Education and Child-Life,
page 6 of 17
The conveyance was so low that a fall was attended with little danger, yet with much disgrace, for an universal laugh from all sides assailed the fallen charioteer. This laugh was from a very full chorus, for the constant and rapid succession of this procession, where every one had a brother, lover, or kinsman, brought all the young people in town to the porticos, where they used to sit wrapt in furs till ten or eleven at night, engrossed by this delectable spectacle. I have known an Albanian, after residing some years in Britain, and becoming a polished fine gentleman, join the sport and slide down with the rest.”
Mrs. Grant tells of another interesting and unusual custom of the children of Albany:
“The children of the town were divided into companies, as they called them, from five to six years of age, until they became marriageable. How those companies first originated, or what were their exact regulations, I cannot say; though I, belonging to none, occasionally mixed with several, yet always as a stranger, notwithstanding that I spoke their current language fluently. Every company contained as many boys as girls. But I do not know that there was any limited number; only this I recollect, that a boy and girl of each company, who were older, cleverer, or had some other preeminence among the rest were called heads of the company, and as such were obeyed by the others .... Children of different ages in the same family belonged to different companies. Each company at a certain time of the year went in a body to gather a particular kind of berries to the hill. It was a sort of annual festival attended with religious punctuality. Every company had a uniform for this purpose; that is to say, very pretty light baskets made by the Indians, with lids and handles, which hung over one arm, and were adorned with various colors. Every child was permitted to entertain the whole company on its birthday, and once besides, during winter and spring. The master and mistress of the family always were bound to go from home on these occasions, while some old domestic was left to attend and watch over them, with an ample provision of tea, chocolate, preserved and dried fruits, nuts and cakes of various kinds, to which was added cider or a syllabub; for these young friends met at four and amused themselves with the utmost gayety and freedom in any way their fancy dictated.”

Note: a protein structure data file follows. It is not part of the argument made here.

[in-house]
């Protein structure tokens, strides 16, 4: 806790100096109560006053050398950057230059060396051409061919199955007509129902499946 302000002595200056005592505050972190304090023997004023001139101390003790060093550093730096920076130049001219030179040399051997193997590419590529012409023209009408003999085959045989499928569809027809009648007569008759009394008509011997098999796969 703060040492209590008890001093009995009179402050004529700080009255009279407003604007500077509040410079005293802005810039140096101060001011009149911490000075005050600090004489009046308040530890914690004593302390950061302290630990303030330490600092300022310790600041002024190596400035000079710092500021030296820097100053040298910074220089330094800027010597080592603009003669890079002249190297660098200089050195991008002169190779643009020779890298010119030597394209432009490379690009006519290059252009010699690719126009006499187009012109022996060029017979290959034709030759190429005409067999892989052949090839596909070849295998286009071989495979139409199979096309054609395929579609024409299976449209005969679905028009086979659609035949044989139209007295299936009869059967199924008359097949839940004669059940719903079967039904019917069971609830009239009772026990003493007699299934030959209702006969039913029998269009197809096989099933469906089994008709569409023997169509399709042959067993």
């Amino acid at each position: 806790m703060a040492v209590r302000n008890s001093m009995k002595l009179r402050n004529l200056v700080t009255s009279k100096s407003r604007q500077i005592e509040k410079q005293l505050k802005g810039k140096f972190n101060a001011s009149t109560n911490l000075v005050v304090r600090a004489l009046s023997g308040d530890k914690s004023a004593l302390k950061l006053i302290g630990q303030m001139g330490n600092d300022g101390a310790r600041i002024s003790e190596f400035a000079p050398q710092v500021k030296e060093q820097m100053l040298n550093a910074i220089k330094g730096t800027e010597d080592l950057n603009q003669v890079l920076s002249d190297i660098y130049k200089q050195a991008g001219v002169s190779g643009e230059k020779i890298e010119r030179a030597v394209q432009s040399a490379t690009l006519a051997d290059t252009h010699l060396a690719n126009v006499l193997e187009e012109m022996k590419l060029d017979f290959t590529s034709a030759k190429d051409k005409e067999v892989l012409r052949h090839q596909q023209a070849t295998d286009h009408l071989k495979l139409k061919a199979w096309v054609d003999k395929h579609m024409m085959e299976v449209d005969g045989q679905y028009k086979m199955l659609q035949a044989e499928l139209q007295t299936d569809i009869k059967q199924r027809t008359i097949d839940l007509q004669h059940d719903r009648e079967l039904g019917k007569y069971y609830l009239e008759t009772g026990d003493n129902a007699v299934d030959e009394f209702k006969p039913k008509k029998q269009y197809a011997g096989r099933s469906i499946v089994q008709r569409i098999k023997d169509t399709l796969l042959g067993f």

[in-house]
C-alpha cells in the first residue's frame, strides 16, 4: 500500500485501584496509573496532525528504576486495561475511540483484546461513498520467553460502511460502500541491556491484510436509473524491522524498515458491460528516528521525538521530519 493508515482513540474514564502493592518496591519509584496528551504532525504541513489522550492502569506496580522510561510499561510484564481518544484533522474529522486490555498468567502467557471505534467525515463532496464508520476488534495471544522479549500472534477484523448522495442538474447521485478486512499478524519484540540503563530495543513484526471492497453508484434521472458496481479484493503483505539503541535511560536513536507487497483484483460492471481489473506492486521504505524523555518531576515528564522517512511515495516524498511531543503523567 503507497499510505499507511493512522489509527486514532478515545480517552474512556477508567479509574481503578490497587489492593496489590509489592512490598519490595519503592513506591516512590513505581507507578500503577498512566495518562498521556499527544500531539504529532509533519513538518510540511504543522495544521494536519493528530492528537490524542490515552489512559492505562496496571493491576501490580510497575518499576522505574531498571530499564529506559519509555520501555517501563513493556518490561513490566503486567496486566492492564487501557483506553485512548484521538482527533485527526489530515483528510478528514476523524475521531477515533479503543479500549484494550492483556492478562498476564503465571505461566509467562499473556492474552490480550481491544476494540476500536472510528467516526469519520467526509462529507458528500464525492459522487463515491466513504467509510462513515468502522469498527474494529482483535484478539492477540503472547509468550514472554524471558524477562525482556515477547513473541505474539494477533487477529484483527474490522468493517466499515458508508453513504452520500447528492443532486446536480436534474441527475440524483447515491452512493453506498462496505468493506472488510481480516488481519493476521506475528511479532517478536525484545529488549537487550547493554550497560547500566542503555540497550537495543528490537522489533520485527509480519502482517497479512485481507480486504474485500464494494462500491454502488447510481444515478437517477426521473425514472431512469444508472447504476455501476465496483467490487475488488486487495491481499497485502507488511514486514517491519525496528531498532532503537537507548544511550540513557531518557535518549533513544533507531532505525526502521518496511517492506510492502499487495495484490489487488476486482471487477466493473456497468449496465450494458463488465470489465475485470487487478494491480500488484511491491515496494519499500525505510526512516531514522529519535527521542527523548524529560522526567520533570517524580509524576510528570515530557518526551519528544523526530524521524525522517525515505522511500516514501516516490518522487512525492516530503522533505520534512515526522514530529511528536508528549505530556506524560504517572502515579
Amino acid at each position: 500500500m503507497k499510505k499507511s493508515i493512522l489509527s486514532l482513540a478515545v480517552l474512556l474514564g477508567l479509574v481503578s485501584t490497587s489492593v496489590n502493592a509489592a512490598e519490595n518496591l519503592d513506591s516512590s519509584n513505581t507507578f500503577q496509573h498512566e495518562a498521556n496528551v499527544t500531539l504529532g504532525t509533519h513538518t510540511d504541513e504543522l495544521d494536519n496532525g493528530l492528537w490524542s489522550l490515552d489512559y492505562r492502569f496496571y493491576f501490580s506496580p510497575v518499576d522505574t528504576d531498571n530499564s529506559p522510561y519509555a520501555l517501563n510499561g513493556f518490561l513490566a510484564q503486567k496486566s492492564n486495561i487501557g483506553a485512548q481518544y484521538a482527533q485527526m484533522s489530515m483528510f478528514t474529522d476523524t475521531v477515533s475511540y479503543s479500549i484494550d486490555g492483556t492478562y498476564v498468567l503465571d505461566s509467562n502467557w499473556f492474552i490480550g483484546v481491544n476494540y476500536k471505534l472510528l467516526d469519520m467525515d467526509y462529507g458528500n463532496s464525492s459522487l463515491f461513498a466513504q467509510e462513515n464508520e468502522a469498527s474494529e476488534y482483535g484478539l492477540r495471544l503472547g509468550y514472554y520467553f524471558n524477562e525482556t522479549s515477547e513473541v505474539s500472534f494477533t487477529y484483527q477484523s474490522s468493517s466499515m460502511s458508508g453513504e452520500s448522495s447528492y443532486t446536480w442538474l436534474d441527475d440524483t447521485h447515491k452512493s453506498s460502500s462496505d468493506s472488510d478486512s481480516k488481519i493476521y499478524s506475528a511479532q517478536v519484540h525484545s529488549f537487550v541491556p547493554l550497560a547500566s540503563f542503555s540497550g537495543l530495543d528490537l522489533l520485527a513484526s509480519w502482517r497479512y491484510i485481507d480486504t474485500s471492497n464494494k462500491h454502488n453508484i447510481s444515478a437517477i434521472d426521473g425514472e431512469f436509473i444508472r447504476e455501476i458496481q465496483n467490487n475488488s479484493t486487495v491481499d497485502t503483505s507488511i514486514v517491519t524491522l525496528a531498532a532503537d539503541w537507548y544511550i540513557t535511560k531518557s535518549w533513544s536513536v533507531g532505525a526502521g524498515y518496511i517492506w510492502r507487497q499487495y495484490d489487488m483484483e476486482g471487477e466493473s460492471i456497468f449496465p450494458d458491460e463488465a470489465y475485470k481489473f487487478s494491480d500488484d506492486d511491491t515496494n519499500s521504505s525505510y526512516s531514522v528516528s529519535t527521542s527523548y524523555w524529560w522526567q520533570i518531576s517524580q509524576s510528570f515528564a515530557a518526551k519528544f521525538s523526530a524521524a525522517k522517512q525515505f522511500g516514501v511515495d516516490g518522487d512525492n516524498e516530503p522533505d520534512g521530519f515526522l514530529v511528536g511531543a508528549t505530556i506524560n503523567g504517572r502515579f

From all the hints and facts which I have obtained, through letters, diaries, church and court records, of child-life in any of the colonies or provinces among English, German, Swedish, or Dutch settlers, I am sure these Albany young folk were the most favored of their time. I find no signs of such freedom in any other town.